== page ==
“Hi!” ejaculated Inez again. “Ain’t you the greenie? D’ye want yer egg fried on one side, or turned over?”
“Turned over,” Bess murmured.
“An’ you?” asked the flower-seller of Nan.
“I always like the sunny-side of everything,” our Nan admitted.
“Hi, Mother Beasley!” shouted Inez, to the woman in the kitchen. “Two of them eggs sunny-side up, flop the other.”
Nan burst out laughing again at this. Bess was too funny for anything—to look at!
There were other girls in the long room, but none near where Nan and Bess and their strange little friend sat. Plainly the strangers were working girls, somewhat older than the chums, and as they finished their late dinners, one by one, they went out. Some wore cheap finery, but most of them showed the shabby hall-mark of poverty in their garments.
By and by the steaming food appeared. Inez had been helping herself liberally to bread and butter and the first thing Mother Beasley did was to remove the latter out of the flower-seller’s reach.
“It’s gone up two cents a pound,” she said plaintively. “But if it was a dollar a pound some o’ you girls would never have no pity on neither the bread nor the butter.”
The stew really smelled good. Even Bess tried it with less doubt. Inez ate as though she had fasted for a week and never expected to eat again.
“Will you have coffee, dearies?” asked Mother Beasley.
“Three cents apiece extry,” said Inez, hoarsely.
“Yes, please,” Nan said. “And if there is pie, we will have pie.”
“Oh, you pie!” croaked Inez, aghast at such recklessness. “I reckon you do ’blong up to Washington Park.”
Nan had to laugh again at this, and even Bess grew less embarrassed. When Mrs. Beasley came back with the coffee and pie, Nan drew her into conversation.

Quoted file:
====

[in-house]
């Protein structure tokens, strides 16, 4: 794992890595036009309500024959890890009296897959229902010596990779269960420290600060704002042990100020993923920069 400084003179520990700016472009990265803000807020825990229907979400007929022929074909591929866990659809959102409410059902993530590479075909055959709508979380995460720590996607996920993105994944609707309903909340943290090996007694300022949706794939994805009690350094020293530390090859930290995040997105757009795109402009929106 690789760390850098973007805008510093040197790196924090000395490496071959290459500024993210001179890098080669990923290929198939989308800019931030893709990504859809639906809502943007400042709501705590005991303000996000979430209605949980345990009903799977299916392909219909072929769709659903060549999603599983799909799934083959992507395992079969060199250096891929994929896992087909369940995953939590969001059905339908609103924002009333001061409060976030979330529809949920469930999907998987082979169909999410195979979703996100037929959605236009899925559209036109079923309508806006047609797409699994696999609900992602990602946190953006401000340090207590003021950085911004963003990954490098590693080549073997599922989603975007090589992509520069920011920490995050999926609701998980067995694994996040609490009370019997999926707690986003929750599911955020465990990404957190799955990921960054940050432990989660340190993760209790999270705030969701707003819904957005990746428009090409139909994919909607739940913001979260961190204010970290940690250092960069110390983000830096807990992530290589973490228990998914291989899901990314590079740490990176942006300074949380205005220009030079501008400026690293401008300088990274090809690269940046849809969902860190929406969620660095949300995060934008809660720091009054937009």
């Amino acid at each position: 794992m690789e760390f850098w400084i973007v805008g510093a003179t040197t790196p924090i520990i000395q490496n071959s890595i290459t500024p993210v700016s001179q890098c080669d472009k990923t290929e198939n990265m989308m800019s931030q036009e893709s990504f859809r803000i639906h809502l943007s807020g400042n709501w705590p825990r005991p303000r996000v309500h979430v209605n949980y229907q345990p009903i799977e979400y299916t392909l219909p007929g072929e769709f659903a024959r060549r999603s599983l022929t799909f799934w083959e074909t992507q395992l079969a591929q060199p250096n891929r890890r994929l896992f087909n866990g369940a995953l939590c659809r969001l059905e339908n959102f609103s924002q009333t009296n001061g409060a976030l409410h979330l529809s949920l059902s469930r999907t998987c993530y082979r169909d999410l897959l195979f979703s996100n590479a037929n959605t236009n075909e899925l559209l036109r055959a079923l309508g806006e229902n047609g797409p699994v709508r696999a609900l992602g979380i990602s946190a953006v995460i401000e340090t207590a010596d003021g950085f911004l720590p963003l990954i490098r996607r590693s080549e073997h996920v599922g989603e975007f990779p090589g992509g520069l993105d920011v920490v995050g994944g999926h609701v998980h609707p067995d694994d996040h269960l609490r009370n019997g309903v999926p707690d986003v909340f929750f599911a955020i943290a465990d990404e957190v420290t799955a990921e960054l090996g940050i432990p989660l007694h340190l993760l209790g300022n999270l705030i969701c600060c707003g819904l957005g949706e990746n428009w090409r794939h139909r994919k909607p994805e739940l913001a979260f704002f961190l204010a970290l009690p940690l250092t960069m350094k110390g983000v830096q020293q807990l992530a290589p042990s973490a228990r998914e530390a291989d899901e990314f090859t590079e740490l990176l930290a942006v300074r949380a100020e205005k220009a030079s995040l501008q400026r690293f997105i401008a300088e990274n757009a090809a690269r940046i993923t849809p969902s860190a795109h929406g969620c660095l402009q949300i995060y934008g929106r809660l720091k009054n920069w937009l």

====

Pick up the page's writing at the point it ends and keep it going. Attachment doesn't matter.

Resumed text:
“Inez, here, says she introduced two other girls from the country to your home a few days ago,” said Nan. “Two girls who were looking for jobs with the movies.”
“Were they?” asked Mrs. Beasley, placidly. “My girls are always looking for jobs. When they get ’em, if they are good jobs, they go to live where the accommodations are better. I do the best I can for ’em; but I only accommodate poor girls.”
“And I think you really must do a great deal of good, in your way, Mrs. Beasley,” Nan declared. “Did these two we speak of chance to stay with you until now?”
“I was thinkin’,” said Mrs. Beasley. “I know, now, the ones you mean. Yes, Inez did bring ’em. But they only stayed one night. They wus used to real milk, and real butter, and strictly fresh eggs, and feather beds. They was real nice about it; but I showed ’em how I couldn’t give ’em live-geese feather beds an’ only charge ’em a dollar apiece a week for their lodgin’s.
“They had money—or ‘peared to have. And they heard the movin’ picture studios were all on the other side of town. So they went away.”